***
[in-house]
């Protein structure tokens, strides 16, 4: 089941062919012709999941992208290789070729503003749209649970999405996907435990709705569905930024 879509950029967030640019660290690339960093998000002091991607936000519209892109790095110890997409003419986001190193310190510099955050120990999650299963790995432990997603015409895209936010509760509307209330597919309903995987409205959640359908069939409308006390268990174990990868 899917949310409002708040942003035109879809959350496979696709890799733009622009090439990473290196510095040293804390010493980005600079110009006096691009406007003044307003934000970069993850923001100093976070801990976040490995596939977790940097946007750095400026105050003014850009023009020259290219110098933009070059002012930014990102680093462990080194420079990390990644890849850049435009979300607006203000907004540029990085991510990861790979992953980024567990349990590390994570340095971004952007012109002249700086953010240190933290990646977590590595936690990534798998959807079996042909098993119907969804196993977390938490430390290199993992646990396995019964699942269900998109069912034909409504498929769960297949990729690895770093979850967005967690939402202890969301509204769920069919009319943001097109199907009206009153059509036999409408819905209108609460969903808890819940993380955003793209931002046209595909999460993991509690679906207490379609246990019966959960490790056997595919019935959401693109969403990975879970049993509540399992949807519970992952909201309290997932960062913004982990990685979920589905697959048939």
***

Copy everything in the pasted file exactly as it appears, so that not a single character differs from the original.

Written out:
[in-house]
């Protein structure tokens, strides 16, 4: 089941062919012709999941992208290789070729503003749209649970999405996907435990709705569905930024 879509950029967030640019660290690339960093998000002091991607936000519209892109790095110890997409003419986001190193310190510099955050120990999650299963790995432990997603015409895209936010509760509307209330597919309903995987409205959640359908069939409308006390268990174990990868 899917949310409002708040942003035109879809959350496979696709890799733009622009090439990473290196510095040293804390010493980005600079110009006096691009406007003044307003934000970069993850923001100093976070801990976040490995596939977790940097946007750095400026105050003014850009023009020259290219110098933009070059002012930014990102680093462990080194420079990390990644890849850049435009979300607006203000907004540029990085991510990861790979992953980024567990349990590390994570340095971004952007012109002249700086953010240190933290990646977590590595936690990534798998959807079996042909098993119907969804196993977390938490430390290199993992646990396995019964699942269900998109069912034909409504498929769960297949990729690895770093979850967005967690939402202890969301509204769920069919009319943001097109199907009206009153059509036999409408819905209108609460969903808890819940993380955003793209931002046209595909999460993991509690679906207490379609246990019966959960490790056997595919019935959401693109969403990975879970049993509540399992949807519970992952909201309290997932960062913004982990990685979920589905697959048939």